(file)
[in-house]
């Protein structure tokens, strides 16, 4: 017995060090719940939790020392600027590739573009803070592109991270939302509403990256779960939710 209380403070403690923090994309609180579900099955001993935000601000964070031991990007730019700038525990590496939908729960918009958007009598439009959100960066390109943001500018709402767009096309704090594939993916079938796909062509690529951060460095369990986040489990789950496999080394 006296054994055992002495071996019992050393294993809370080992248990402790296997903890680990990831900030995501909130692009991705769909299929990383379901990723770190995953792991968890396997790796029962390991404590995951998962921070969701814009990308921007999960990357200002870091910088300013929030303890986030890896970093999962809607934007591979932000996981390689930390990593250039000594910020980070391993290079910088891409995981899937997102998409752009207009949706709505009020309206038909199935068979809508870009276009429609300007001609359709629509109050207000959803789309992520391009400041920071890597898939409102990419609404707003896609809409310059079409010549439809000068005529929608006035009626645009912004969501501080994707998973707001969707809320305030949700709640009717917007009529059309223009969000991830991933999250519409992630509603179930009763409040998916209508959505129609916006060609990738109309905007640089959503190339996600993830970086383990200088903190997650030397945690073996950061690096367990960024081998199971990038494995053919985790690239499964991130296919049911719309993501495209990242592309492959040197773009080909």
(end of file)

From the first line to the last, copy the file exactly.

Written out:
[in-house]
């Protein structure tokens, strides 16, 4: 017995060090719940939790020392600027590739573009803070592109991270939302509403990256779960939710 209380403070403690923090994309609180579900099955001993935000601000964070031991990007730019700038525990590496939908729960918009958007009598439009959100960066390109943001500018709402767009096309704090594939993916079938796909062509690529951060460095369990986040489990789950496999080394 006296054994055992002495071996019992050393294993809370080992248990402790296997903890680990990831900030995501909130692009991705769909299929990383379901990723770190995953792991968890396997790796029962390991404590995951998962921070969701814009990308921007999960990357200002870091910088300013929030303890986030890896970093999962809607934007591979932000996981390689930390990593250039000594910020980070391993290079910088891409995981899937997102998409752009207009949706709505009020309206038909199935068979809508870009276009429609300007001609359709629509109050207000959803789309992520391009400041920071890597898939409102990419609404707003896609809409310059079409010549439809000068005529929608006035009626645009912004969501501080994707998973707001969707809320305030949700709640009717917007009529059309223009969000991830991933999250519409992630509603179930009763409040998916209508959505129609916006060609990738109309905007640089959503190339996600993830970086383990200088903190997650030397945690073996950061690096367990960024081998199971990038494995053919985790690239499964991130296919049911719309993501495209990242592309492959040197773009080909």